Part foodie, part travelogue, part genealogy, Family Ingredients follows acclaimed Hawai‘i restaurateur and sustainability hero Ed Kenney, as he meets with different individuals in the Islands, and follows each person’s cherished food memory to its origin around the globe. He takes off to explore Okinawa, Tahiti, California, Japan, Puerto Rico and the Hawaiian Islands, showcasing how cuisine can profoundly unite cultures, communities and families.

 

California – Pipi Kaula
At one time, the Hawaiian cowboys were considered some of the best cowboys in the world. They also made the most tender beef jerky called pipi kaula. We’ll trace the origins of the Hawaiian cowboy lifestyle to the adobes of California and discover how these traditions of music and food are still enjoyed today.

 

FAMILY INGREDIENTS
Tahiti – Poisson Cru

 

Part foodie, part travelogue, part genealogy, Family Ingredients follows acclaimed Hawaiʻi restaurateur and sustainability hero Ed Kenney, as he meets with different individuals in the Islands, and follows each person’s cherished food memory to its origin around the globe. He takes off to explore Okinawa, Tahiti, California, Japan, Puerto Rico and the Hawaiian Islands, showcasing how cuisine can profoundly unite cultures, communities and families.

 

Tahiti – Poisson Cru

It started because they said it couldn’t be done. Polynesians navigated their world on canoes following the stars. Modern seafarers proved it was true. Meet a crewmember on the Hokulea worldwide voyage traversing the planet with a stop at his ancestral home. A family moment to remember and a dish never to forget.

 

 

FAMILY INGREDIENTS
Okinawa – Soki Soba

 

Part foodie, part travelogue, part genealogy, Family Ingredients follows acclaimed Hawai‘i restaurateur and sustainability hero Ed Kenney, as he meets with different individuals in the Islands, and follows each person’s cherished food memory to its origin around the globe. He takes off to explore Okinawa, Tahiti, California, Japan, Puerto Rico and the Hawaiian Islands, showcasing how cuisine can profoundly unite cultures, communities and families.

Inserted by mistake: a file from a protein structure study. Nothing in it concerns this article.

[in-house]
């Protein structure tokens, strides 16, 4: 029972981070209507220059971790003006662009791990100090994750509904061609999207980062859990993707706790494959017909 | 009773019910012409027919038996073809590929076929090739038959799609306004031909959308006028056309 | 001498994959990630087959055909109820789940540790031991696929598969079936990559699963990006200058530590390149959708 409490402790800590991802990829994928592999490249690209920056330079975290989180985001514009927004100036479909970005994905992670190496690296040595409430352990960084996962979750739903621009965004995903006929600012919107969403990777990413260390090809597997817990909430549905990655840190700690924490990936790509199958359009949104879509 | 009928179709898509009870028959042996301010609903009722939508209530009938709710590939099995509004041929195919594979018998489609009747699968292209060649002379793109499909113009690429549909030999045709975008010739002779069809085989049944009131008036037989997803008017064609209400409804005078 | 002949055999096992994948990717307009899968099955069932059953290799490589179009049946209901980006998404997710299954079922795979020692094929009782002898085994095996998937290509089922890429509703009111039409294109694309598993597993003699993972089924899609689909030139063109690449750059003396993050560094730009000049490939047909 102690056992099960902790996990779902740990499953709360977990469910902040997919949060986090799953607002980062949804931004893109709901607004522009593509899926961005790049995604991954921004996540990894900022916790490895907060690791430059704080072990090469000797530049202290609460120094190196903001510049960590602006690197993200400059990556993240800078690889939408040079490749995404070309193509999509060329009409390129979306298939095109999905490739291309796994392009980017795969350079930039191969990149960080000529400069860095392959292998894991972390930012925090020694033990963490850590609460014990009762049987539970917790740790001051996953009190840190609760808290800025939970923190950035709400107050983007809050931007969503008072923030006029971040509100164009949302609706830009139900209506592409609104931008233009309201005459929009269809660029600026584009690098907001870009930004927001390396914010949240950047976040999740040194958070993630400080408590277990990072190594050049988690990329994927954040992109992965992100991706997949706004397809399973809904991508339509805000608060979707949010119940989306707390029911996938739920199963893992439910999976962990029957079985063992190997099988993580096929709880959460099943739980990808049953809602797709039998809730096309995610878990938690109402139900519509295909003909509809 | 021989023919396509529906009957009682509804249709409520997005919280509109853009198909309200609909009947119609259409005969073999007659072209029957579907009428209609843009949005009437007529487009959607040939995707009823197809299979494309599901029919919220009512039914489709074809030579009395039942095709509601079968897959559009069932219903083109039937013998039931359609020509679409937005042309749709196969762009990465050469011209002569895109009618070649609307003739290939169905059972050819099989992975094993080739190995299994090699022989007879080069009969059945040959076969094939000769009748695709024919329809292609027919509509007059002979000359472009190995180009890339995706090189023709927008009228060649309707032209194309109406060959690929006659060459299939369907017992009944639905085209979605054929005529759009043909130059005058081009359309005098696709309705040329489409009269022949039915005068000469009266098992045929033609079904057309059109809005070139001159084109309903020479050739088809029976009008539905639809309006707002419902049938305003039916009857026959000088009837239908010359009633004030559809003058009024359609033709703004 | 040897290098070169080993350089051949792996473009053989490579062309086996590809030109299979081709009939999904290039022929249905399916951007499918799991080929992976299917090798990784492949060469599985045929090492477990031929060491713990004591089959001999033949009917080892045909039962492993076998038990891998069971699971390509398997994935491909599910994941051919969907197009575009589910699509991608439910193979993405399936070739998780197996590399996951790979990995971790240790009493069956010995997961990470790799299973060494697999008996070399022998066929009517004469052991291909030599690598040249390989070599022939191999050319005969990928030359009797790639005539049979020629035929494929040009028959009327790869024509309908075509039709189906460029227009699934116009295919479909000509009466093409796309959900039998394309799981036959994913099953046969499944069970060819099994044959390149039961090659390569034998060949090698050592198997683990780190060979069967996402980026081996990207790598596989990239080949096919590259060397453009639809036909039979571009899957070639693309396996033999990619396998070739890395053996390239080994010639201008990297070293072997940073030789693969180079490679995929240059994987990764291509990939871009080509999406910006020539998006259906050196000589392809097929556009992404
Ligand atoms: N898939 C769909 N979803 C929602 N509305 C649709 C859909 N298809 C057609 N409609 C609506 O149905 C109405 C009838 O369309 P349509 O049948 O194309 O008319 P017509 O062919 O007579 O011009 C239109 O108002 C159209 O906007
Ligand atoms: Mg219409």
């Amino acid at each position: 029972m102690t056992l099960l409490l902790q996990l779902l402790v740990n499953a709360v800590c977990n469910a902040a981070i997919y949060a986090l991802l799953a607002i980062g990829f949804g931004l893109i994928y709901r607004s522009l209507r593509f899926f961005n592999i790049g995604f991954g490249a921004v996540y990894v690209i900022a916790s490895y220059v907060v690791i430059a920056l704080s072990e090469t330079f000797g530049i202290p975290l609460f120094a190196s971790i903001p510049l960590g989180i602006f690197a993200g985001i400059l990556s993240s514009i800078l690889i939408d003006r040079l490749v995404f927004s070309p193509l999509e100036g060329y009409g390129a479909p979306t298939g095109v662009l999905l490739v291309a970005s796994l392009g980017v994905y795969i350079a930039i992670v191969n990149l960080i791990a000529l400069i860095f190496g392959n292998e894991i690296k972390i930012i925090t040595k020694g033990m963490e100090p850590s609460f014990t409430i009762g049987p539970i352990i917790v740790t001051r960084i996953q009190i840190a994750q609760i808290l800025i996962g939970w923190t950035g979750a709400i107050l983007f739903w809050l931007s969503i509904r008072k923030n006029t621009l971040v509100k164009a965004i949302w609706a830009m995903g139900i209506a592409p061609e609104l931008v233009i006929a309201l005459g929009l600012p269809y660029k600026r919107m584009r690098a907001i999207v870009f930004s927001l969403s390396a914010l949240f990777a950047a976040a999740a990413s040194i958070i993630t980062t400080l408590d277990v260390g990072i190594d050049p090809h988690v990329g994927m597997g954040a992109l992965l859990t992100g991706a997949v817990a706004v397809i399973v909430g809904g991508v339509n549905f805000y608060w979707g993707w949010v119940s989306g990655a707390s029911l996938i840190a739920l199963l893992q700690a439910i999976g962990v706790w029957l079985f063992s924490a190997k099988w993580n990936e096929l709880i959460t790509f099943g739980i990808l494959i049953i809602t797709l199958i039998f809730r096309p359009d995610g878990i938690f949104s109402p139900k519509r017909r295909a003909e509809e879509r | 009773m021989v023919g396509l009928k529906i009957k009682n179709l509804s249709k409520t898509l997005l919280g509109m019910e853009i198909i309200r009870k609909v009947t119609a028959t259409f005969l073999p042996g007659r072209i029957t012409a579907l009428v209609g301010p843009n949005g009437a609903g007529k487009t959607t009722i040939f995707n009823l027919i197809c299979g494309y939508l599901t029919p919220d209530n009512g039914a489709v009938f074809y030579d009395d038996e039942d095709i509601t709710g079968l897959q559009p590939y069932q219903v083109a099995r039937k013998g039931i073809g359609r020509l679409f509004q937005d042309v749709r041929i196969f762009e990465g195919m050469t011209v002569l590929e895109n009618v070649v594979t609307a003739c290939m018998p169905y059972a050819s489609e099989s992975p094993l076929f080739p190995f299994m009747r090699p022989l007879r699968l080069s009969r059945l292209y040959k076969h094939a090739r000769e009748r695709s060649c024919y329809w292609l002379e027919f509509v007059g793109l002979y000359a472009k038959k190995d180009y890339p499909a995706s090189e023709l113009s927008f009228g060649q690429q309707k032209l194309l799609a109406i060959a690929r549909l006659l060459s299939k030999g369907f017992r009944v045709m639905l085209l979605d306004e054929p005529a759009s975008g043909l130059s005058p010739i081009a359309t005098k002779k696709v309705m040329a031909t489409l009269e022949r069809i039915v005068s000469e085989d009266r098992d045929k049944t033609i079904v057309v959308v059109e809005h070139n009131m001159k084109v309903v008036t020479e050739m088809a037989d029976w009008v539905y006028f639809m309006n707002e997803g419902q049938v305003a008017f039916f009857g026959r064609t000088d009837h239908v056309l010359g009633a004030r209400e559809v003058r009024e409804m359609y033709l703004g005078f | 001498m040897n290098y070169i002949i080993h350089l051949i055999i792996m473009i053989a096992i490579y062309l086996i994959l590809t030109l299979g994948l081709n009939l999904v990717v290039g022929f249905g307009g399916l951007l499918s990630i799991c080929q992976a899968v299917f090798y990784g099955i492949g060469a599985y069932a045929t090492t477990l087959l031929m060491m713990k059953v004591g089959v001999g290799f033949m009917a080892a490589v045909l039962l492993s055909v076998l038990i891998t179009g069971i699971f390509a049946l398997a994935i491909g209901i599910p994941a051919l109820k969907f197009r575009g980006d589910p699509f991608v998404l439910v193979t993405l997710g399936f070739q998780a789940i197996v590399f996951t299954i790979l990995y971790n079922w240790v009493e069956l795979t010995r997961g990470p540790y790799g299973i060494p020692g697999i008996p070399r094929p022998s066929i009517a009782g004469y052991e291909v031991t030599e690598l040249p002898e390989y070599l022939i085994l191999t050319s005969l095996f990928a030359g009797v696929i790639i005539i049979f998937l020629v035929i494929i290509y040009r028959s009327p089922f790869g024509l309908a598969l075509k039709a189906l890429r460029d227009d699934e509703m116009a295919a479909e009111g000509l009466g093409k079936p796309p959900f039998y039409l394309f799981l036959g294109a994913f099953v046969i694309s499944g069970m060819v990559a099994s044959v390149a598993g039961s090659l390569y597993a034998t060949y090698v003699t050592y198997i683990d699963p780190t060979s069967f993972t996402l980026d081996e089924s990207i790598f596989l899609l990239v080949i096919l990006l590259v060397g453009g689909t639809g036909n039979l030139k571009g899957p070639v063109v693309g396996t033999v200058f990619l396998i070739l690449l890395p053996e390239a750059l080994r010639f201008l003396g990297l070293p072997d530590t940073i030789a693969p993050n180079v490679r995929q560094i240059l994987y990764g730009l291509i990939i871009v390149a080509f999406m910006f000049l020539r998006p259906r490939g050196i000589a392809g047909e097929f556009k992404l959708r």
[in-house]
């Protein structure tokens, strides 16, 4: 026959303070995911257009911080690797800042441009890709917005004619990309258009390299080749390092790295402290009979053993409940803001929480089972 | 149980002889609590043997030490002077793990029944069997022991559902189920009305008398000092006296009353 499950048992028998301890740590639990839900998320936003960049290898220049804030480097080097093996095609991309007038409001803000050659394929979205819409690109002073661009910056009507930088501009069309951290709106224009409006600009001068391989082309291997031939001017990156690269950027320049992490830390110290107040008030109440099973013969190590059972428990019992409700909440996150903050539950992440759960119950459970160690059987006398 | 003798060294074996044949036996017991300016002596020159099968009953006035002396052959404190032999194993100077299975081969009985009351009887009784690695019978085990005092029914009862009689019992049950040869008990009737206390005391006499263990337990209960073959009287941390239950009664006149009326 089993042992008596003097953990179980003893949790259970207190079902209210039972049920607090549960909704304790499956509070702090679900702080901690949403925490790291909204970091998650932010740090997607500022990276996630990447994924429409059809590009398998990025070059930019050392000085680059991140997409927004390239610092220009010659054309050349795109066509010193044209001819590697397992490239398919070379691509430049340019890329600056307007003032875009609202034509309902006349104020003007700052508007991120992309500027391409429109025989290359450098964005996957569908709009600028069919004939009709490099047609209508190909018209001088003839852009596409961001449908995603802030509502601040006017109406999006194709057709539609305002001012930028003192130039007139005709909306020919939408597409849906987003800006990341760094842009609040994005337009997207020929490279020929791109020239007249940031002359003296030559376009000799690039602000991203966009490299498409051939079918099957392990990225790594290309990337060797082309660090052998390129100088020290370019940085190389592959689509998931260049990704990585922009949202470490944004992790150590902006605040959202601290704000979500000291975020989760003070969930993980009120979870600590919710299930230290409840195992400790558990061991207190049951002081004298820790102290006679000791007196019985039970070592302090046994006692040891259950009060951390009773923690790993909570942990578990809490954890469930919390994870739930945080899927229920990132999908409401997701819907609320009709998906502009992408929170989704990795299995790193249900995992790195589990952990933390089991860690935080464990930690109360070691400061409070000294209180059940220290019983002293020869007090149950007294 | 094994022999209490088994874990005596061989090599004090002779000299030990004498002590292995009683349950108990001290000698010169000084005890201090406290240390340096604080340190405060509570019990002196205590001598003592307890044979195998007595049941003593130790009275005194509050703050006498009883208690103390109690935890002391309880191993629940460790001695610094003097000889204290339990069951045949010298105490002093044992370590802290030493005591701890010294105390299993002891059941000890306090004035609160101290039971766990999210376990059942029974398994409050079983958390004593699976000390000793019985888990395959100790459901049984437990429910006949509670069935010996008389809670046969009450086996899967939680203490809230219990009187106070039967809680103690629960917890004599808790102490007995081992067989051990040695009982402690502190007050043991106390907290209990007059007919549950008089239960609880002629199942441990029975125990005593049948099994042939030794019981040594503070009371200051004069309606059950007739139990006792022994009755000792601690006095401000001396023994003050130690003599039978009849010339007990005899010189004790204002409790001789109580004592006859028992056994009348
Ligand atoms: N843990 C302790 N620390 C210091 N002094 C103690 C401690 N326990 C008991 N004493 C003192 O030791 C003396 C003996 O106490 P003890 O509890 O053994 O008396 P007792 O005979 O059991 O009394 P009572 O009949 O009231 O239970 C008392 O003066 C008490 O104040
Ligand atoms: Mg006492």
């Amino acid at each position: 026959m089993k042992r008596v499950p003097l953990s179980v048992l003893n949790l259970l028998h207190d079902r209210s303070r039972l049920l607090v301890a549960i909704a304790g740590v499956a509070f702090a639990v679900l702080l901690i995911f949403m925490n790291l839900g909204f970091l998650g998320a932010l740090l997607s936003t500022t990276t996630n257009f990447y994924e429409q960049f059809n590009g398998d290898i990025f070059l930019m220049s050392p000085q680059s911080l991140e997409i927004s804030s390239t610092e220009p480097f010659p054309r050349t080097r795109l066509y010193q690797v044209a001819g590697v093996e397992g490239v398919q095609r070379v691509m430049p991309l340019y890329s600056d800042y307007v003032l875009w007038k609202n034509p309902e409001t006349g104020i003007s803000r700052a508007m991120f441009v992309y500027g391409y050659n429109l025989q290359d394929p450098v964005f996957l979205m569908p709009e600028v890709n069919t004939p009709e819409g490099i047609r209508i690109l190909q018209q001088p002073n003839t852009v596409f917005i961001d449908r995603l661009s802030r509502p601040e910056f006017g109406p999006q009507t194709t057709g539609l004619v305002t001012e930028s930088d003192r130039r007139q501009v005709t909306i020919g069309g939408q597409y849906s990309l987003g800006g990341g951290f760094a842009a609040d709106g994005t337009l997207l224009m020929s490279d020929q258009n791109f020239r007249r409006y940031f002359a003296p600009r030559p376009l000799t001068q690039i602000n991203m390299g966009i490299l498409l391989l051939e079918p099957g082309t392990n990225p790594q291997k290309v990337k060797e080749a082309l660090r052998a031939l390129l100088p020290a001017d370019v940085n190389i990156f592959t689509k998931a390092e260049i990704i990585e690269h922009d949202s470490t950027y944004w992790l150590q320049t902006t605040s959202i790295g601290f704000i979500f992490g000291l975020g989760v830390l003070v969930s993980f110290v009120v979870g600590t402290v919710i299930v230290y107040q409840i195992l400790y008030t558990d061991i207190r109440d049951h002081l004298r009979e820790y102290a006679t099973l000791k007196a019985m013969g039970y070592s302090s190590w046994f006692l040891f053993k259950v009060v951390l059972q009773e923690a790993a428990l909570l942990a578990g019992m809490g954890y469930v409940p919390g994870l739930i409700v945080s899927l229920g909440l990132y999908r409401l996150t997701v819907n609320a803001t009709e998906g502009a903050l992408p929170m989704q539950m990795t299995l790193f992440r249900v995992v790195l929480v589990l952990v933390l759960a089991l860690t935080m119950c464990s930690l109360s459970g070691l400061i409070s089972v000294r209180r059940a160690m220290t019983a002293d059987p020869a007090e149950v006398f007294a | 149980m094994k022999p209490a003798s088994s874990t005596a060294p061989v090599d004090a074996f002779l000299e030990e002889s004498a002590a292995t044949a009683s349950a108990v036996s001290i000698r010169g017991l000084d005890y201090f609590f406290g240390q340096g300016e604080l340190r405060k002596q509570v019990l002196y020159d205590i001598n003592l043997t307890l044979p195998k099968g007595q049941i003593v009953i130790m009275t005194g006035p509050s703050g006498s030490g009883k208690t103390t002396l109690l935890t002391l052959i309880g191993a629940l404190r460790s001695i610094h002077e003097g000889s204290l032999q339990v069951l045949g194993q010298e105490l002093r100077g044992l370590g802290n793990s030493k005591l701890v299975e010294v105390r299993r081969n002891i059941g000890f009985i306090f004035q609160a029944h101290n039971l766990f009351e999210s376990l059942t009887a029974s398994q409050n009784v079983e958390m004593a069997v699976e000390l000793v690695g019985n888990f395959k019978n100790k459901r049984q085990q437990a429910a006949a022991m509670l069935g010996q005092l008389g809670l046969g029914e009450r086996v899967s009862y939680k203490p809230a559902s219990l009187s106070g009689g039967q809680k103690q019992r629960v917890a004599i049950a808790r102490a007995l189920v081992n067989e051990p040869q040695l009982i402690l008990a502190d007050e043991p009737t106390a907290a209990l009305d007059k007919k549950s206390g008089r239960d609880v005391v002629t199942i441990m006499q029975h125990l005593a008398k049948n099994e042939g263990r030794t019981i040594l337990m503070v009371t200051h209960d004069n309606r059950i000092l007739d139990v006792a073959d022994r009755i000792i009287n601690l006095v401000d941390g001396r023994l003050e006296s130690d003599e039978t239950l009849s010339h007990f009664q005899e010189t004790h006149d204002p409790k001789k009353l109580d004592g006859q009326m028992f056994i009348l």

Okinawa – Soki Soba
Okinawan soba is not to be confused with Japanese soba. The blend of noodles, soup and pork spare ribs embodies the spirit of the Okinawan people and the complex history that make up its islands.

 

 

 

FAMILY INGREDIENTS
Hawaiʻi – Poi

 

Part foodie, part travelogue, part genealogy, Family Ingredients follows acclaimed Hawaiʻi restaurateur and sustainability hero Ed Kenney, as he meets with different individuals in the islands, and follows each person’s cherished food memory to its origin around the globe. He takes off to explore Okinawa, Tahiti, California, Japan, Puerto Rico and the Hawaiian Islands, showcasing how cuisine can profoundly unite cultures, communities and families.

 

Hawaiʻi – Poi
Hawaiian cuisine is blazing its way into kitchens across America with exciting flavors and ingredients, but the most famous Hawaiian dish is the one that is most misunderstood.

 

 

 

NO PASSPORT REQUIRED
Las Vegas

 

Explore Las Vegas and its deep-rooted Chinese community, from the Strip’s neon-lit casinos to modest shopping malls. Chef Marcus Samuelsson learns about diverse food traditions and meets a new wave of chefs transforming their parents’ cuisine.

 

 

 

State of the Art

 

A journey of artistic discovery: 100,000 miles, 1,000 destinations in the search for 100 under-recognized American artists for one unforgettable exhibition. The curatorial team of Crystal Bridges Museum of American Art in Bentonville, Arkansas crisscrossed the nation to find extraordinary contemporary art happening in unexpected places. This film captures the personal stories of seven diverse artists from Crystal Bridges’ groundbreaking exhibit who are redefining the American aesthetic.

 

 

 

NO PASSPORT REQUIRED
Houston

 

Join Chef Marcus Samuelsson in Houston — America’s most diverse city — to explore the food and culture of its Nigerian and West African community. Along the way, Samuelsson cooks with cutting-edge chefs as well as traditional home cooks.

 

 

 

NATURE
Hotel Armadillo

 

You won’t find this hotel on the beaches of Rio. Deep in the heart of the Brazilian wetlands, the mysterious and secretive Giant armadillo digs a new burrow every other night. Once this termite-eater moves on, it leaves behind one of the hottest plots of real estate in the tropical Pantanal for 80 species of diverse and ever-changing animal clientele. Anteaters and coatis, are among the grassland guests who “check in.”

 

 

 

1 2 3 5